Submitted to: Journal of Soil and Water Conservation
Publication Type: Peer reviewed journal
Publication Acceptance Date: 9/1/2001
Publication Date: N/A
Citation: Interpretive Summary: Global climate change is happening now. Historical weather records over this last century show that precipitation is increasing both in terms of the number of days we have rain and the intensities of rain. Statistical analyses of the records have indicated that there is a less than one in thousand chance that the changes in these patterns of precipitation could have occurred under a stable climate. We also have good scientific reason to believe that the changes will continue into the next century as well. Although overall the country has become wetter, some areas have been drier, and these trends are expected to continue. As rainfall changes, so does erosion. In this study we used computer simulation models to look at how changes in precipitation might affect erosion rates in the United States. Our results indicate that for every 10% change in total rainfall we can expect a 20% change in surface water runoff and an approximate 17% change in soil erosion. Changes in runoff can have major impacts on flooding, which has been a serious problem in recent years in many parts of the U.S. Changes in soil erosion may mean that we will need changes in our conservation strategies. The impact of this research will be better and more targeted conservation strategies for the future, which will ultimately result in a better soil resource base for growing food in this country.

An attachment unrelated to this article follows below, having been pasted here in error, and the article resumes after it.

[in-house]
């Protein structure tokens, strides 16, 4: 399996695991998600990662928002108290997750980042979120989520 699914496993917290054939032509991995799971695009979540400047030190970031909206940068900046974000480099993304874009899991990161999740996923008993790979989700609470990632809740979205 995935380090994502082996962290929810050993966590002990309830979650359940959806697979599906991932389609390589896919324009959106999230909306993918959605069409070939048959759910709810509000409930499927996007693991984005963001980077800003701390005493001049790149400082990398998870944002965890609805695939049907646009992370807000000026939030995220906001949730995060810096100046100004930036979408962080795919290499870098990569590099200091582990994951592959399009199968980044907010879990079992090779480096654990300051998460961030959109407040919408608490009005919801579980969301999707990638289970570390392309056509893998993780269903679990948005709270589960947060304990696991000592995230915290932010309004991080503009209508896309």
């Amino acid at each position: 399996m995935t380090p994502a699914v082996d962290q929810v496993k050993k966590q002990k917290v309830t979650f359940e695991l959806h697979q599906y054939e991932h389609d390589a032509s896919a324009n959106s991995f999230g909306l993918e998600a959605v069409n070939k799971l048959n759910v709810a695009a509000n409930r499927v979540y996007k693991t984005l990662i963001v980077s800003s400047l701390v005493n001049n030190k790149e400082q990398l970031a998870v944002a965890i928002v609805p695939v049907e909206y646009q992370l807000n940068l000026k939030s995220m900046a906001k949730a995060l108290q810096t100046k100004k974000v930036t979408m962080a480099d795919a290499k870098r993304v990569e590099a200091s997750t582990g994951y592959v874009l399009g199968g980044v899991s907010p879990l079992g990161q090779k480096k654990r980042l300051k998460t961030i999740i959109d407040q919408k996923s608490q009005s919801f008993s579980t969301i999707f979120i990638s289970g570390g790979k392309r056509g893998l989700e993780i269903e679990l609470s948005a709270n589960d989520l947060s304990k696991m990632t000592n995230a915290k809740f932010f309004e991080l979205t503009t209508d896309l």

Technical Abstract: Changes in precipitation have occurred over the past century, and are expected to change more over the next century. These changes will have significant implications for runoff, soil erosion, and conservation planning as areas change differently. This study was undertaken to investigate how runoff and erosion by water can be expected to change as a function of changes in the average number of days of precipitation per year and changes in the amount and intensity of the rain that falls on a given day. The Water Erosion Prediction Project (WEPP) model was used to simulate erosion for three locations, three soils, three slopes, and four crops. Average annual precipitation was changed +/-10% and +/-20% by changing either a) the number of wet days per year, b) the amount and intensity of precipitation per day, or c) a combination of the two. Results indicated that, on average, each 1% change in average annual precipitation induced a 1.28%, 2.50%, and 1.97% change in runoff and a 0.85%, 2.38%, and 1.66% change in soil loss for the three types of precipitation changes, respectively. Comparisons of the results of the soil loss simulations to published relationships for RUSLE R-factors in the United States suggest that the third option of changing both the number of wet days per year and the amount and intensity of precipitation per day is the more realistic scenario for representing changes in precipitation.